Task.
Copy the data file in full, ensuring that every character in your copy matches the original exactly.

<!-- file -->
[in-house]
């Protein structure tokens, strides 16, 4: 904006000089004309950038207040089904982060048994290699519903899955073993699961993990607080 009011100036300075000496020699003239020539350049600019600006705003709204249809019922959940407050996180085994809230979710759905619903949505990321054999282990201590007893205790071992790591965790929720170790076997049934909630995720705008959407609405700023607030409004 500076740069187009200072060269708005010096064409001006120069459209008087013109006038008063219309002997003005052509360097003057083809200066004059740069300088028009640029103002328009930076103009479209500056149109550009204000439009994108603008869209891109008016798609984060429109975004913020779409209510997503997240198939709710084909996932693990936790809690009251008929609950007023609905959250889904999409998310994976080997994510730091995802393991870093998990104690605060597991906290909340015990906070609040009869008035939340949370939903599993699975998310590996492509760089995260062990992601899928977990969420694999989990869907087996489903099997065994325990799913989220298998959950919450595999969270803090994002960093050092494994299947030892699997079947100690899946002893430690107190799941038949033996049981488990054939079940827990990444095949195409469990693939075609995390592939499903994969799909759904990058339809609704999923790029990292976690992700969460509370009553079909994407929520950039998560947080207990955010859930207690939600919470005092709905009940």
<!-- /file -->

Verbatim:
[in-house]
């Protein structure tokens, strides 16, 4: 904006000089004309950038207040089904982060048994290699519903899955073993699961993990607080 009011100036300075000496020699003239020539350049600019600006705003709204249809019922959940407050996180085994809230979710759905619903949505990321054999282990201590007893205790071992790591965790929720170790076997049934909630995720705008959407609405700023607030409004 500076740069187009200072060269708005010096064409001006120069459209008087013109006038008063219309002997003005052509360097003057083809200066004059740069300088028009640029103002328009930076103009479209500056149109550009204000439009994108603008869209891109008016798609984060429109975004913020779409209510997503997240198939709710084909996932693990936790809690009251008929609950007023609905959250889904999409998310994976080997994510730091995802393991870093998990104690605060597991906290909340015990906070609040009869008035939340949370939903599993699975998310590996492509760089995260062990992601899928977990969420694999989990869907087996489903099997065994325990799913989220298998959950919450595999969270803090994002960093050092494994299947030892699997079947100690899946002893430690107190799941038949033996049981488990054939079940827990990444095949195409469990693939075609995390592939499903994969799909759904990058339809609704999923790029990292976690992700969460509370009553079909994407929520950039998560947080207990955010859930207690939600919470005092709905009940």